The bottom of the title page reads, “This book is fiction, but it COULD have happened.” It is hard to say exactly how much of this book is true, and how much is fiction. Regardless of how much really happened, it is an absolute fantasy for any fan of punk rock. We see the main character getting cheeseburgers with the Ramones; sharing a drink with Stiv Bator, lead singer of the Dead Boys; and even bowling with Joe Strummer of the Clash. He even gets up on stage to sing, as the front man for his own band. Fact or fiction, this is a dream come true for any punk rocker.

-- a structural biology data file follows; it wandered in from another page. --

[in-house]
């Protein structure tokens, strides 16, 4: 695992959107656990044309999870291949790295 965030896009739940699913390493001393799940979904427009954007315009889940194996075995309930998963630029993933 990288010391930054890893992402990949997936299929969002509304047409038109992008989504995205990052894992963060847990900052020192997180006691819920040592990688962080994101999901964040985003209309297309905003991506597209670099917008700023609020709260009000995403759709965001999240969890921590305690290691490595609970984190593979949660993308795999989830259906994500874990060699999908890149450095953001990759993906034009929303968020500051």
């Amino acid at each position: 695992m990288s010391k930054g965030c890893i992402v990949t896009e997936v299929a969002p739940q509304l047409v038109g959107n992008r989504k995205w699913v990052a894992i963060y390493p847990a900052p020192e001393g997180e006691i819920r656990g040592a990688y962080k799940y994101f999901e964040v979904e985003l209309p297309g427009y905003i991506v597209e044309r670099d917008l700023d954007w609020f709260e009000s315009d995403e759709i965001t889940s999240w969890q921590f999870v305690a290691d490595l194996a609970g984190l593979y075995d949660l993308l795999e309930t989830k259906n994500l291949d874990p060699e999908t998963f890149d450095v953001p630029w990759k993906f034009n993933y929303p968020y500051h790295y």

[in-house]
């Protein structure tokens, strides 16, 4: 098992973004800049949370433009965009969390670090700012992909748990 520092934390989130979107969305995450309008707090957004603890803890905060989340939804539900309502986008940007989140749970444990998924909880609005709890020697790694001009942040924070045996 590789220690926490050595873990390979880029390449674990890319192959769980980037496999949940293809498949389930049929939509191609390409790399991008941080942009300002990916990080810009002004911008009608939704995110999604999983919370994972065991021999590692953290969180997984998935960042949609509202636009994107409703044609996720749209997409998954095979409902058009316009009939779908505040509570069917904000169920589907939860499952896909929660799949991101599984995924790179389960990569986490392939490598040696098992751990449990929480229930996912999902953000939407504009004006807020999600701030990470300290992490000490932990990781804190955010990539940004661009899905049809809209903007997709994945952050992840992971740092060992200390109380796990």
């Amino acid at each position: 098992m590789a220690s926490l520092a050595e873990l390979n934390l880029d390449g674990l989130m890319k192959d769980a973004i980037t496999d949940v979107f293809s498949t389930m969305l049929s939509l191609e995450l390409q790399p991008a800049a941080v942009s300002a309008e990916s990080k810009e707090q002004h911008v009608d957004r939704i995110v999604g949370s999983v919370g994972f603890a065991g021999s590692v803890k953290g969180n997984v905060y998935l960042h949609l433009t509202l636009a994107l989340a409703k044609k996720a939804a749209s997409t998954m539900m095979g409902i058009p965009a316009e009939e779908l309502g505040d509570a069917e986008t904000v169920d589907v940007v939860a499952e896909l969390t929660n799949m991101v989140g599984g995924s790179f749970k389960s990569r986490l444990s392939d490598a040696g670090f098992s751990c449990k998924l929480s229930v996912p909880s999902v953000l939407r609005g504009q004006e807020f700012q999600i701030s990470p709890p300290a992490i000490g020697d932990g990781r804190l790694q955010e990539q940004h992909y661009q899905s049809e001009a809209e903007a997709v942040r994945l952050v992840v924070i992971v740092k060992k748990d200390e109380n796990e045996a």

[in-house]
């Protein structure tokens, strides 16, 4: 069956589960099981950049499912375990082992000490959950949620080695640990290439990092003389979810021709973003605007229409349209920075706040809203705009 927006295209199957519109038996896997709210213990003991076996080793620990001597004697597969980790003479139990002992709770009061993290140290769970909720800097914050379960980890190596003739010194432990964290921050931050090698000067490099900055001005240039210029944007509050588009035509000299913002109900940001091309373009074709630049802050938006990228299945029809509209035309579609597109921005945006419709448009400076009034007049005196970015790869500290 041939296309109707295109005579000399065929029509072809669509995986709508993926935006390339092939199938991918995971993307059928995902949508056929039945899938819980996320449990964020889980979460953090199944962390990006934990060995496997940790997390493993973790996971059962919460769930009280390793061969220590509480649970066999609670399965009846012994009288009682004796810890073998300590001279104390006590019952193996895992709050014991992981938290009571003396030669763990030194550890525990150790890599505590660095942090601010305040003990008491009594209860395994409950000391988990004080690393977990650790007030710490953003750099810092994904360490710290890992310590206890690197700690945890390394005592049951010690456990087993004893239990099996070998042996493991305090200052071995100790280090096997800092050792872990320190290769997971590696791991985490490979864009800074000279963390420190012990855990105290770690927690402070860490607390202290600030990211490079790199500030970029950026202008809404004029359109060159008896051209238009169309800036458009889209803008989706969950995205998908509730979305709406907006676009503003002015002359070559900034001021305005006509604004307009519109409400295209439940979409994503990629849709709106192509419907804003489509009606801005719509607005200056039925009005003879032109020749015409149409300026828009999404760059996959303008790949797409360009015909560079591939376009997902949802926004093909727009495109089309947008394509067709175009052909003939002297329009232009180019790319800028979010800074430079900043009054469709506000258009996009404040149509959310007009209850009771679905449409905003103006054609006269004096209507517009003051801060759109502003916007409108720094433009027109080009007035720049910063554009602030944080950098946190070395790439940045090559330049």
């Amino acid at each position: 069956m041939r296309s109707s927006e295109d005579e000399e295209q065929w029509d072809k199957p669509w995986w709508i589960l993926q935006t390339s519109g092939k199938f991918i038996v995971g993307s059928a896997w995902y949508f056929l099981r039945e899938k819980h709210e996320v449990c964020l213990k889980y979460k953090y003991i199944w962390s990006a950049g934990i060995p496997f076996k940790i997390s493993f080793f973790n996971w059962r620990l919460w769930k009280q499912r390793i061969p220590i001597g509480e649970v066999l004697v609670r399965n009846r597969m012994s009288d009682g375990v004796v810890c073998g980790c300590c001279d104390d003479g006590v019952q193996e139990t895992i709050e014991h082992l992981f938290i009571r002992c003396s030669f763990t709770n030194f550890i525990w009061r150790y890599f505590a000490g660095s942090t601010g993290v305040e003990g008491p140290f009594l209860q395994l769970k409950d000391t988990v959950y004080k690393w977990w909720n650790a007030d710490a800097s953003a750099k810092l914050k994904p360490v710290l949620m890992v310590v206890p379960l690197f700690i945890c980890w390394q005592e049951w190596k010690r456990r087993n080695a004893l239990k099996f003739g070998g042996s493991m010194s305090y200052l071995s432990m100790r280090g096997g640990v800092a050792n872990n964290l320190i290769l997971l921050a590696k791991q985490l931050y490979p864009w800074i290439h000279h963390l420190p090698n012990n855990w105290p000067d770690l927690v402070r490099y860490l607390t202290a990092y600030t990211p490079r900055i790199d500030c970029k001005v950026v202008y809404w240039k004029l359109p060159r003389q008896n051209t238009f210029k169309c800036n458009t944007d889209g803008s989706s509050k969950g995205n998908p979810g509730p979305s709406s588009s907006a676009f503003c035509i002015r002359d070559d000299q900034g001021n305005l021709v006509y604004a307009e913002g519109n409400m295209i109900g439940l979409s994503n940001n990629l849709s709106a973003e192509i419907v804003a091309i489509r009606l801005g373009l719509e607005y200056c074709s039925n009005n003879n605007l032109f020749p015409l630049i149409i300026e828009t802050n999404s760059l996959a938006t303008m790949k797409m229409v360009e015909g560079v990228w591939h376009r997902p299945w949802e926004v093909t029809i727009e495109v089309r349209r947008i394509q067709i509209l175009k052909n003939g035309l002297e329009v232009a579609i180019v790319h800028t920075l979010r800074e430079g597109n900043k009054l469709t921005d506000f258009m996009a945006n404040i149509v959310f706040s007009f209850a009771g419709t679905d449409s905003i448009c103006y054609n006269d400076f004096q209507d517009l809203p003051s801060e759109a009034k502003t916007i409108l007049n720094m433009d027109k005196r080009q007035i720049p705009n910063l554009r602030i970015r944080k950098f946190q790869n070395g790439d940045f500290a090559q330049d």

Punk Rock and Trailer Parks is about growing up. It is about Otto, or the Baron as he refers to himself, trying to figure out what to do with his life as he prepares to graduate high school. During his senior year, he makes some new friends, and becomes immersed in the world of underground punk rock; ultimately becoming a punk. Many people think punk rock is about being selfish, and only living your life for yourself. That is a lie. Otto devotes himself to a set of morals and ideas about what he believes are right and wrong. He does not let the world around him sway that opinion of good and evil. By holding on to these ideas, it manifests in him as being a punk. He did not go out and say “I want to be a punk, so I need to go out and do what punks do,” like we see so many people do. He was himself, growing as a person does and during this transitional stage we call “growing up,” he became a punk. Otto expresses his displeasure with what is currently on the radio multiple times through the novel. One time, he states, “It’s the damn hippies! They are the first generation in human history that refuses to give way to the next generation! So it’s their music that fills the airwaves… The bitter truth is we’ll be downwind of the great cultural fart of the baby boom our whole lives.” Meatloaf, Boston, Styx, Aerosmith, the Eagles, and worst of all, Journey are mentioned and, justifiably, bashed. Throughout the book these bands are used as the examples of “The Man”, keeping its boot on the head of punk rock, as it tries to struggle up to the surface of mainstream popularity.